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Schroder
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PostMon Dec 11, 2023 8:56 am 
In 1950 the world had a population of about 2.5 billion. We're at 8 billion now. Most experts say we're going to top out at 10 billion in 2085 and then have a rapid decline. https://www.nytimes.com/interactive/2023/09/18/opinion/human-population-global-growth.html

Anne Elk
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Chief Joseph
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PostMon Dec 11, 2023 9:13 am 
And yet some think that we have a shortage of people in this country, leading to a shortage of workers...more likely there are just too many people that don't want to work.

Go placidly amid the noise and waste, and remember what comfort there may be in owning a piece thereof.
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Cyclopath
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PostMon Dec 11, 2023 10:18 am 
Schroder wrote:
In 1950 the world had a population of about 2.5 billion. We're at 8 billion now. Most experts say we're going to top out at 10 billion in 2085 and then have a rapid decline. https://www.nytimes.com/interactive/2023/09/18/opinion/human-population-global-growth.html
I hope they're right, because the other realistic scenario is the combination of sea level rise, wildfire, fisheries collapse, loss of farming productivity, drought, and extreme heat becomes too much for civilization to cope with at the same time.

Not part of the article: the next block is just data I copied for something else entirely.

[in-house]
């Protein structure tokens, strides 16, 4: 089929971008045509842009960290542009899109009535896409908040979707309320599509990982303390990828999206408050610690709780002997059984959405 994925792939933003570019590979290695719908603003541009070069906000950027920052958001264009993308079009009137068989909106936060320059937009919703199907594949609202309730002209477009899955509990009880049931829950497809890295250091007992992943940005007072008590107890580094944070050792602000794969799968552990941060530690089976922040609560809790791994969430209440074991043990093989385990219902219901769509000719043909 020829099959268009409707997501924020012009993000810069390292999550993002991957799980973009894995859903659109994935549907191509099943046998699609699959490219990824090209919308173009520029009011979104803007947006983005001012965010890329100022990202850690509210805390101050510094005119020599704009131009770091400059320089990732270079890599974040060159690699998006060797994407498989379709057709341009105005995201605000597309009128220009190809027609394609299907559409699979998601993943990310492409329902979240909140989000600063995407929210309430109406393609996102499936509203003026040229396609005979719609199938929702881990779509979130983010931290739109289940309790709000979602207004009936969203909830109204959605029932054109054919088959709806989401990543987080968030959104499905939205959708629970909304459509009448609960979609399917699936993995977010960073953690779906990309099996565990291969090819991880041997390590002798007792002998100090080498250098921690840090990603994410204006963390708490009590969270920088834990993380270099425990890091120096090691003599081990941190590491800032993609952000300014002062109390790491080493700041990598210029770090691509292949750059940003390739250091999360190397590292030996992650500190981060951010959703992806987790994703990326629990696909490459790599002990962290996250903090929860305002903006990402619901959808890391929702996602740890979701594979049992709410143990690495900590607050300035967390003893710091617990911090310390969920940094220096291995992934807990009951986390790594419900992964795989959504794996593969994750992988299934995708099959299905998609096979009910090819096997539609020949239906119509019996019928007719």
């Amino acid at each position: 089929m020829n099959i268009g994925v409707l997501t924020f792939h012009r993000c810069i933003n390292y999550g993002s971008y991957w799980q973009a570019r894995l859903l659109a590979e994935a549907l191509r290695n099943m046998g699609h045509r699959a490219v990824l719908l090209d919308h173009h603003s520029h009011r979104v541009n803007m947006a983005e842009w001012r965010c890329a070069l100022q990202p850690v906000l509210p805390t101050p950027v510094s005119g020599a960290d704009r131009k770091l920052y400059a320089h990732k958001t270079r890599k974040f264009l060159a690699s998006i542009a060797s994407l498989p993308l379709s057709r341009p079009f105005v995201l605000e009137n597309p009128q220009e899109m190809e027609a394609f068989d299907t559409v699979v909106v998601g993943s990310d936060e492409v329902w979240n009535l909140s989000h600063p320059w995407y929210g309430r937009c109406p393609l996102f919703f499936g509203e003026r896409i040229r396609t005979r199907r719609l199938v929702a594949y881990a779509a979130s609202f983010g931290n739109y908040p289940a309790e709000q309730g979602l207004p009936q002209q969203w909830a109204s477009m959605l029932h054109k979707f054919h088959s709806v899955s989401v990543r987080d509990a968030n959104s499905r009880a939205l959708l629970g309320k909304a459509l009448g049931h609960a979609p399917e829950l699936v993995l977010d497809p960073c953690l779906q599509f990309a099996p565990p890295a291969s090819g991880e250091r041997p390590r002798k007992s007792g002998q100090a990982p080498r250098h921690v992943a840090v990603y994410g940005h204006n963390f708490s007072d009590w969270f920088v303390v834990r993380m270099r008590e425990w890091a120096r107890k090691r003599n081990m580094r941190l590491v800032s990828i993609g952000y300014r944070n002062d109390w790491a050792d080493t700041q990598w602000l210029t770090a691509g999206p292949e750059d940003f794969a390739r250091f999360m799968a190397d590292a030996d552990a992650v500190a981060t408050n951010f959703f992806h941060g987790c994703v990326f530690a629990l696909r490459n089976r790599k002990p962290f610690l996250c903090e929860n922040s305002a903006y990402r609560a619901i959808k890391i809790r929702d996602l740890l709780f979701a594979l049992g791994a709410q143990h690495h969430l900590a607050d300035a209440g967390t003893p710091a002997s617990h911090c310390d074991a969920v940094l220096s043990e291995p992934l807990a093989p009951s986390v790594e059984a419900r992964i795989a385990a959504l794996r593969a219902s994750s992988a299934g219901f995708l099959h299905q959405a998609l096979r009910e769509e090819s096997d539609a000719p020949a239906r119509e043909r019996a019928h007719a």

Anne Elk
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Ski
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PostMon Dec 11, 2023 10:25 am 
2085 lol.gif that is funny. they'll run out of drinking water before then.

"I shall wear white flannel trousers, and walk upon the beach. I have heard the mermaids singing, each to each."
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Chief Joseph
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PostMon Dec 11, 2023 2:17 pm 
"Rapid Decline"...yea like mankind will disappear like the dinosaurs, either die of thirst or burn up...lack of oxygen?

Go placidly amid the noise and waste, and remember what comfort there may be in owning a piece thereof.
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Schroder
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PostMon Dec 11, 2023 3:28 pm 
Ski wrote:
2085 lol.gif that is funny. they'll run out of drinking water before then.
You don't think water resources can support 20% more people? I don't think that's a problem but food may be. In the article, the University of Washington says peak population may be only 40 years away. I met a researcher from this institute when I was hiking down from Lake Serene and we walked together for most of the trail. His outlook was not very positive for humanity.

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Anne Elk
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PostMon Dec 11, 2023 4:01 pm 
Schroder wrote:
You don't think water resources can support 20% more people? I don't think that's a problem but food may be.